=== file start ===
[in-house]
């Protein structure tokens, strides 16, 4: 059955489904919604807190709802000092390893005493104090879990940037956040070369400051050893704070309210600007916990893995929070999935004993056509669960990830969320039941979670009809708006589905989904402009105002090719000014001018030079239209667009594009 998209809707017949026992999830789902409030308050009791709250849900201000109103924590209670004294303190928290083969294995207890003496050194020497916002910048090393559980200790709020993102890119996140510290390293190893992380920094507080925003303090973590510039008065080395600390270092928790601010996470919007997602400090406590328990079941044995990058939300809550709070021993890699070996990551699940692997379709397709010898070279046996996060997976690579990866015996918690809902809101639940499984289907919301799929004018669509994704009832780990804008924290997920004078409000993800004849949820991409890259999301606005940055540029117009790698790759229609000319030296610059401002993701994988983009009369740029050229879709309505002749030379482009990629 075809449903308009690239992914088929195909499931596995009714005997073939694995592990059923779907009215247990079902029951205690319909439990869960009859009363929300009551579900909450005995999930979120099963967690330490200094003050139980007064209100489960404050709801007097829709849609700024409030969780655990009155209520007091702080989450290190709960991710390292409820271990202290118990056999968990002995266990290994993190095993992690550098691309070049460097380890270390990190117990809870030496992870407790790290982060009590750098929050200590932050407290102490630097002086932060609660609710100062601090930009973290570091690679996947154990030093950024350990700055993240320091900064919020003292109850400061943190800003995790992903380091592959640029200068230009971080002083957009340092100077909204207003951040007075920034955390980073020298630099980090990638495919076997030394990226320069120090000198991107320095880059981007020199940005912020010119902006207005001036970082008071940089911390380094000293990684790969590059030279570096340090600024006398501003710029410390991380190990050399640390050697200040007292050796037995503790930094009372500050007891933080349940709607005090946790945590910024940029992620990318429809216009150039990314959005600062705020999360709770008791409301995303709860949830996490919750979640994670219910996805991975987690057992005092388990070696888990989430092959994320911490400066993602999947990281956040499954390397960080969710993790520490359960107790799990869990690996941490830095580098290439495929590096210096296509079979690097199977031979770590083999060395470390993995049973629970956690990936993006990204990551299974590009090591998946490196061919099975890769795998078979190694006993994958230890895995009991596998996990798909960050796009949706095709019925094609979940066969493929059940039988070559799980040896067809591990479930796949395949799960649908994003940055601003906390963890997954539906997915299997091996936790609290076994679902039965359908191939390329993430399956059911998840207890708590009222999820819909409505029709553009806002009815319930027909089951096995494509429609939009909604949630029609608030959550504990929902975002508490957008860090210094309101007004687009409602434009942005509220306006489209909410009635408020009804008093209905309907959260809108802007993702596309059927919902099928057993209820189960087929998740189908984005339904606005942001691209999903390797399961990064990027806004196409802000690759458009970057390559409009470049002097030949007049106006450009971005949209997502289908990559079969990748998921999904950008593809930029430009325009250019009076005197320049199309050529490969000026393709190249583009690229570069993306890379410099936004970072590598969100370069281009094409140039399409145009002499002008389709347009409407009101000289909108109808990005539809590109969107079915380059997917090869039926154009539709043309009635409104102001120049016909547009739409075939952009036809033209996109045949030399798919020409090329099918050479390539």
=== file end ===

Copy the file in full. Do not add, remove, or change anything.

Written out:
[in-house]
């Protein structure tokens, strides 16, 4: 059955489904919604807190709802000092390893005493104090879990940037956040070369400051050893704070309210600007916990893995929070999935004993056509669960990830969320039941979670009809708006589905989904402009105002090719000014001018030079239209667009594009 998209809707017949026992999830789902409030308050009791709250849900201000109103924590209670004294303190928290083969294995207890003496050194020497916002910048090393559980200790709020993102890119996140510290390293190893992380920094507080925003303090973590510039008065080395600390270092928790601010996470919007997602400090406590328990079941044995990058939300809550709070021993890699070996990551699940692997379709397709010898070279046996996060997976690579990866015996918690809902809101639940499984289907919301799929004018669509994704009832780990804008924290997920004078409000993800004849949820991409890259999301606005940055540029117009790698790759229609000319030296610059401002993701994988983009009369740029050229879709309505002749030379482009990629 075809449903308009690239992914088929195909499931596995009714005997073939694995592990059923779907009215247990079902029951205690319909439990869960009859009363929300009551579900909450005995999930979120099963967690330490200094003050139980007064209100489960404050709801007097829709849609700024409030969780655990009155209520007091702080989450290190709960991710390292409820271990202290118990056999968990002995266990290994993190095993992690550098691309070049460097380890270390990190117990809870030496992870407790790290982060009590750098929050200590932050407290102490630097002086932060609660609710100062601090930009973290570091690679996947154990030093950024350990700055993240320091900064919020003292109850400061943190800003995790992903380091592959640029200068230009971080002083957009340092100077909204207003951040007075920034955390980073020298630099980090990638495919076997030394990226320069120090000198991107320095880059981007020199940005912020010119902006207005001036970082008071940089911390380094000293990684790969590059030279570096340090600024006398501003710029410390991380190990050399640390050697200040007292050796037995503790930094009372500050007891933080349940709607005090946790945590910024940029992620990318429809216009150039990314959005600062705020999360709770008791409301995303709860949830996490919750979640994670219910996805991975987690057992005092388990070696888990989430092959994320911490400066993602999947990281956040499954390397960080969710993790520490359960107790799990869990690996941490830095580098290439495929590096210096296509079979690097199977031979770590083999060395470390993995049973629970956690990936993006990204990551299974590009090591998946490196061919099975890769795998078979190694006993994958230890895995009991596998996990798909960050796009949706095709019925094609979940066969493929059940039988070559799980040896067809591990479930796949395949799960649908994003940055601003906390963890997954539906997915299997091996936790609290076994679902039965359908191939390329993430399956059911998840207890708590009222999820819909409505029709553009806002009815319930027909089951096995494509429609939009909604949630029609608030959550504990929902975002508490957008860090210094309101007004687009409602434009942005509220306006489209909410009635408020009804008093209905309907959260809108802007993702596309059927919902099928057993209820189960087929998740189908984005339904606005942001691209999903390797399961990064990027806004196409802000690759458009970057390559409009470049002097030949007049106006450009971005949209997502289908990559079969990748998921999904950008593809930029430009325009250019009076005197320049199309050529490969000026393709190249583009690229570069993306890379410099936004970072590598969100370069281009094409140039399409145009002499002008389709347009409407009101000289909108109808990005539809590109969107079915380059997917090869039926154009539709043309009635409104102001120049016909547009739409075939952009036809033209996109045949030399798919020409090329099918050479390539």